Ways to access your content with JCR (part 1)

- Jörg Hoh

If you are a developer and need to work with databases, you often relay on the features your framework offers you to get your work done easily. Working directly with JDBC and SQL is not really comfortable, writing “SELECT something FROM table” with lots of constraints can be tedious …

The SQL language offers only the “select” statement to retrieve data from the database. JCR offers multiple ways to actually get access to a node:

Each of these methods serve for different purposes.

  • session.getNode(path) is used, when you know exactly the path of a node. That’s comparable to a “select * from table where path = “/content/geometrixx/en” in SQL, which is a direct lookup of a well-known node/row.
  • node.getNodes() returns all child nodes below the node. This method has no equivalent in the SQL world, because in JCR there are not only distinct and independent nodes, but nodes might have a hierarchical relation.
  • The JCR search is the equivalent of the SQL query, it can return a set of nodes. Yes, ANSI SQL 92 is much more powerful, but let’s ignore that for this article, okay?

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Read the complete post on the Things on a content management system blog.

CQ coding patterns: Sling vs JCR (part 2)

- Jörg Hoh

In the last posting I showed the benefits of Sling regarding resource access over plain JCR. But not only in resource access both frameworks offer similar functionality, but also in the important area of listening to changes in the repository. So today I want to compare JCR observation to Sling eventing.

JCR observation is a part of the JCR specification and is a very easy way to listen for changes in the repository.

@component (immediate=true, metatype=false)
@service
class Listener implements ObservationListener {

  @Reference
  SlingRepository repo;

  Session session;
  Logger log = LoggerFactory.getLogger (Listener.class);

  @activate
  protected void activate () {
    try {
      Session adminSession = repo.loginAdministrative(null);
      session = adminSession.impersonate (new SimpleCredentials("author",new char[0]));
      adminSession.logout();
      adminSession = null;
      session.getObservationManager.addEventListener( this, // listener
        NODE_CREATED|NODE_DELETED|NODE_MOVED, // eventTypes
        "/", // absPath
        true, // isDeep
        null, // uuid
        null, //nodeTypeNames
        true // noLocal
      );
    } catch (RepositoryException e) {
      log.error ("Error while registering observation", e);
    }
  }

  @deactivate
  protected void deactivate() {
    session.getObservationManager.removeListener(this);
    session.logout();
    session = null:
  }

  private handleEvents (Events events) {
    while (events.hasNext()) {
      Event e = events.next();
      … // do here your event handling
     }
  }
}

In JCR the creation of an observation listener is straight forward, also the event listening. The observation process is tied to the lifetime of the session, which is started and stopped at activation/deactivation of this sling service. This kind of implementation is a common pattern.

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Read the complete blog post at  http://cqdump.wordpress.com/2012/11/13/cq-coding-patterns-sling-vs-jcr-part-2/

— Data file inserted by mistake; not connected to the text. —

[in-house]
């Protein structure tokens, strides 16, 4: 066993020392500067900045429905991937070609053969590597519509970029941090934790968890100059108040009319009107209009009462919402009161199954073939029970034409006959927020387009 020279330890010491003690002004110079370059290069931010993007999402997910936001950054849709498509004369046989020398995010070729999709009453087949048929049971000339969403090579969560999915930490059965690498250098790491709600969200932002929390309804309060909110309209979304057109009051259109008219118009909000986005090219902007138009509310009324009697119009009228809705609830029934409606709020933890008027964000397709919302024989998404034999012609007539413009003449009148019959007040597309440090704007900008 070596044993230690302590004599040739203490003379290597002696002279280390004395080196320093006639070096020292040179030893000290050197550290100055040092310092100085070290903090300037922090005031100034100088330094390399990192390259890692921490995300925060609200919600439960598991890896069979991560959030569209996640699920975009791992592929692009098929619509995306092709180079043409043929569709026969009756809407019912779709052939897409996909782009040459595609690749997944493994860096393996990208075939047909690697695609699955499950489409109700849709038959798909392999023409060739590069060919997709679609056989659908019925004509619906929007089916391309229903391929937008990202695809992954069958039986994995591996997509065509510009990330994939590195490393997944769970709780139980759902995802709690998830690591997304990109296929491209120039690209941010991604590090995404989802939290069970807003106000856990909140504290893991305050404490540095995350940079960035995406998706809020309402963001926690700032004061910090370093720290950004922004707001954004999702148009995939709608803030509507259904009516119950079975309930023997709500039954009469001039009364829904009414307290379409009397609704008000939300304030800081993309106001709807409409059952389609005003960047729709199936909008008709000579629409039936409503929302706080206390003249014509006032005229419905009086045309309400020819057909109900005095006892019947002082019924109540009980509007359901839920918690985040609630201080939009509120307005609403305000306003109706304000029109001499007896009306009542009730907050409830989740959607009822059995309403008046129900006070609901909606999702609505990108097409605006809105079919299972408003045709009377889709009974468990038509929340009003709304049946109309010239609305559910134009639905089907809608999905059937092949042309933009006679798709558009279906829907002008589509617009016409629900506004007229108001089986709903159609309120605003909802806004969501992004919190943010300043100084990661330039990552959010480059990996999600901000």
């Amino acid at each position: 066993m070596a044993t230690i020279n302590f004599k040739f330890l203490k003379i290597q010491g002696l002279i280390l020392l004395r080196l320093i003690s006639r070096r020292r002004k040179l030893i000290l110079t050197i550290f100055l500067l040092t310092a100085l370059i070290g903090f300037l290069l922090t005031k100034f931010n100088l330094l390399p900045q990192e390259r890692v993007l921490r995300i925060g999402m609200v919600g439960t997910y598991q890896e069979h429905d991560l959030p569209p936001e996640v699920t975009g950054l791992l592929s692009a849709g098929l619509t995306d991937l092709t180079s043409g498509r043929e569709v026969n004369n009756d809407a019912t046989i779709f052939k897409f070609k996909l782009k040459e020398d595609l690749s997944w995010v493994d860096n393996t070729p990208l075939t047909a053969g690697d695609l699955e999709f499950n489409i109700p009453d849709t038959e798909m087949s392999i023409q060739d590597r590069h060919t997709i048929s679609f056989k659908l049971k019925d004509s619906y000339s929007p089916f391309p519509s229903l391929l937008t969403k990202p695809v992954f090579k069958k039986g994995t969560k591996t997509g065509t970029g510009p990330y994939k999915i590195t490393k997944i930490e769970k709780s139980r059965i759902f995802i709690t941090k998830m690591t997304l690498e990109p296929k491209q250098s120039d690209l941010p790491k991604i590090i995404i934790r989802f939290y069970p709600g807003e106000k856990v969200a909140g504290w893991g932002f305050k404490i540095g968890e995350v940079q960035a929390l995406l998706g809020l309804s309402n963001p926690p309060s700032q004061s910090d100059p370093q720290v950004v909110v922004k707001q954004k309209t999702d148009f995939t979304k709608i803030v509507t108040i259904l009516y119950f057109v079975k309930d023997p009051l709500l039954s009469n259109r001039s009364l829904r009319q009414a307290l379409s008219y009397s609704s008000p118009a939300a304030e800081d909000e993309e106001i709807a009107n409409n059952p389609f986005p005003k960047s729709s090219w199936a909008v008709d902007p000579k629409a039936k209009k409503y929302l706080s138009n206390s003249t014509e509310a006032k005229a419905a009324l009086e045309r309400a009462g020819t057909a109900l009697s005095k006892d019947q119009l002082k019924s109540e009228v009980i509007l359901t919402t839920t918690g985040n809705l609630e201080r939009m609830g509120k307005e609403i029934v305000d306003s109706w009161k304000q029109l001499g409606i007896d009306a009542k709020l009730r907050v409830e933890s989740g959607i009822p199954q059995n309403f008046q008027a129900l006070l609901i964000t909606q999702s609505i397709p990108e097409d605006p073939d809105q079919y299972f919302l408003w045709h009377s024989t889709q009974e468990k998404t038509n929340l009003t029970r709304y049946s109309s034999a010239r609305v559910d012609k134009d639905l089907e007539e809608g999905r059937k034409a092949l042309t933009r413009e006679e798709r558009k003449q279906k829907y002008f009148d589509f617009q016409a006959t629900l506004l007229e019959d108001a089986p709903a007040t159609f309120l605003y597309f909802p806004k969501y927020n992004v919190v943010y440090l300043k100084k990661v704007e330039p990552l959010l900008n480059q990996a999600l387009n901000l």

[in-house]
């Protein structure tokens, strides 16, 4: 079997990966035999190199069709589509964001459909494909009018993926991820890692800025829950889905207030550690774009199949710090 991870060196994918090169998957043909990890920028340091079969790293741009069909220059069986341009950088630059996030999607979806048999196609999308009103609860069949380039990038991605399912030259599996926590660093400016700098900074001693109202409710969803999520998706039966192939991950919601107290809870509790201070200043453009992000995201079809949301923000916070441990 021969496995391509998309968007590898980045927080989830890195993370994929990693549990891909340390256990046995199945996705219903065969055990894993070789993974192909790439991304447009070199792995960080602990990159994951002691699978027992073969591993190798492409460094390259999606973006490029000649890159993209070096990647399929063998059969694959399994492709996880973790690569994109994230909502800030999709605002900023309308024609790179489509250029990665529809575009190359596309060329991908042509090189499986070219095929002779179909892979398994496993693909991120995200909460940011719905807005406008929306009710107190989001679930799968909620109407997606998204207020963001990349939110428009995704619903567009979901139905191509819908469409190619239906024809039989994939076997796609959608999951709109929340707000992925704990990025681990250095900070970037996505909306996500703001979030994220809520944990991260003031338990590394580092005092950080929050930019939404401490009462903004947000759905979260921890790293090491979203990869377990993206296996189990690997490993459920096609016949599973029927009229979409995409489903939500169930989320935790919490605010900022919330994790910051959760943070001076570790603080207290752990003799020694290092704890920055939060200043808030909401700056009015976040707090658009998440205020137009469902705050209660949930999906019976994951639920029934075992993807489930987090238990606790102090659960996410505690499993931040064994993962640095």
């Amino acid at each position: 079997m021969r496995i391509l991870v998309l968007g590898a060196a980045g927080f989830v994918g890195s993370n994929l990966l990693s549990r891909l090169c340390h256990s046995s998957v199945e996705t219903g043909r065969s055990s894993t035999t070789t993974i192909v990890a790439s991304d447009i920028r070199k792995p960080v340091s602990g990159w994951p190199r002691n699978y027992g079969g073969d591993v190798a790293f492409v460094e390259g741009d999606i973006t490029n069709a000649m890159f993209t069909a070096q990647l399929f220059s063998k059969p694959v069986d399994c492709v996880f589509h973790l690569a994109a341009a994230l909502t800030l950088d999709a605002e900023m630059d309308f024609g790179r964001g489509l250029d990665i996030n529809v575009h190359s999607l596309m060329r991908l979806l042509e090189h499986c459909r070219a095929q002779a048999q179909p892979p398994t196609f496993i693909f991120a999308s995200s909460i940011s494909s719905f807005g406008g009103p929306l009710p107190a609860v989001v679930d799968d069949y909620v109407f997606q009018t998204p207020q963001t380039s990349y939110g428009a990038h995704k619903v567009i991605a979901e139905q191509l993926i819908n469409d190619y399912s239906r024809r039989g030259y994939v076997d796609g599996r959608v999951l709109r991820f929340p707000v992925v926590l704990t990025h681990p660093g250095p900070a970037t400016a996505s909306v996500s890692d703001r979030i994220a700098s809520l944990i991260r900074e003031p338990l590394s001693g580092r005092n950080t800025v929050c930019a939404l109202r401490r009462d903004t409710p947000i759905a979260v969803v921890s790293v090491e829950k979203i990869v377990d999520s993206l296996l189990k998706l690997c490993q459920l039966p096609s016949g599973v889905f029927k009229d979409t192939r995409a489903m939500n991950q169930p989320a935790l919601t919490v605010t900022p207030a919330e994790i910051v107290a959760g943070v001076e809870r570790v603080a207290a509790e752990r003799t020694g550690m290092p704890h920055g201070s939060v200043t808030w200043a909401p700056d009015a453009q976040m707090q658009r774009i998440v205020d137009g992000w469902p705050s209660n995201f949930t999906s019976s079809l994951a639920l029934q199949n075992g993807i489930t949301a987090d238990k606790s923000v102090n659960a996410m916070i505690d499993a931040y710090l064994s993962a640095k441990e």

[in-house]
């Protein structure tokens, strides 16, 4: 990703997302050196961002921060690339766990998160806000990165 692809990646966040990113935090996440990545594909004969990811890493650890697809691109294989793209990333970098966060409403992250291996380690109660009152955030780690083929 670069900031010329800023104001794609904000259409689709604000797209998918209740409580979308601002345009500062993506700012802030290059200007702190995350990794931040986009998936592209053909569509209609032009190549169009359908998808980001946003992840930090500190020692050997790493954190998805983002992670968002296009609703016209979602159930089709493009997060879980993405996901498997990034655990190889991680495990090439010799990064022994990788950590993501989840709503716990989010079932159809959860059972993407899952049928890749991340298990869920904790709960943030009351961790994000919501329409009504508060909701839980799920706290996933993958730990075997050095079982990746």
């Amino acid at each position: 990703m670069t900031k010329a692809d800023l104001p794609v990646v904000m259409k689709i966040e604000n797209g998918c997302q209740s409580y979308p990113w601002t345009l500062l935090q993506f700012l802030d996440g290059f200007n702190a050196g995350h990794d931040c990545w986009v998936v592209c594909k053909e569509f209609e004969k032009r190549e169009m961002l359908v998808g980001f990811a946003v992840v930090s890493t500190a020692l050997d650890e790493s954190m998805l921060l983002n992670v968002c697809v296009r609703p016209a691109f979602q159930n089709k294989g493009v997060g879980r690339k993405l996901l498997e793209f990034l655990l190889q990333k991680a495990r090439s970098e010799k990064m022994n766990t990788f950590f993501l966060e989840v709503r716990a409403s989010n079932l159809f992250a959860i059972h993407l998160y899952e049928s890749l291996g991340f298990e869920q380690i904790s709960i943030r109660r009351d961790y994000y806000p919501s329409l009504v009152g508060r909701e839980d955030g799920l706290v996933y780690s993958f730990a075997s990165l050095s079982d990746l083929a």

CQ5 coding patterns: Sling vs JCR (part 1)

- Jörg Hoh

CQ5 as a complex framework is built on top of various other frameworks, on the server-side the most notably ones are JCR (with its implementation Apache Jackrabbit) and Apache Sling. Both are very powerful frameworks, but both of them have some overlap in functionality:

In these 2 areas you can work with both frameworks, and achieve good results with both. So, the question is, in what situation should you prefer Sling and in what situation pure JCR.

First, and I hope you agree here, in 99% of all cases use the an abstracted framework is recommended over the use of concrete technology (everybody uses JDBC and noone a direct database interface for e.g. MySQL) . It usually offers more flexibility and an easier learning cure. Same here. While on pure JCR you only work with raw repository structures (nodes and properties), the Sling resource abstraction offers you easier handling (no need to deal with the repository exceptions any more) and much more options to interact with you business objects and services.

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Read the complete blog post at http://cqdump.wordpress.com/2012/11/06/cq5-coding-patterns-sling-vs-jcr-part-1/

Creating MBeans for your CQ5 application

-- Jörg Hoh

JMX is the de-facto standard for monitoring java processes and applications. A lot of monitoring systems have the ability to consume these data.

By default CQ 5.5 has a number of MBeans, which offer runtime information about internal state. Most interesting ones are the MBeans about the repository state and the replication MBeans. But it isn’t hard to create your own MBeans, so you provide information about the internal state of your application to the monitoring system; or you can monitor resources which are critical to your application and use case.

In Cq5 we are working in a OSGI environment, so we will use one of my favorite patterns, the OSGI whiteboard pattern. We will use the JMX-Whiteboard bundle of the Apache Aries project to register services to JMX. Also that implementation is very short and understandable and shows the power of the whiteboard pattern. (I already had a short blog entry on this last year.)

In this example I want to demonstrate it on an already existing counter, the total number of requests handled by sling.It requires CQ 5.5, where the JMX whiteboard bundle is already deployed by default; but if you install the JMX Whiteboard bundle yourself, you can also use older versions of CQ5.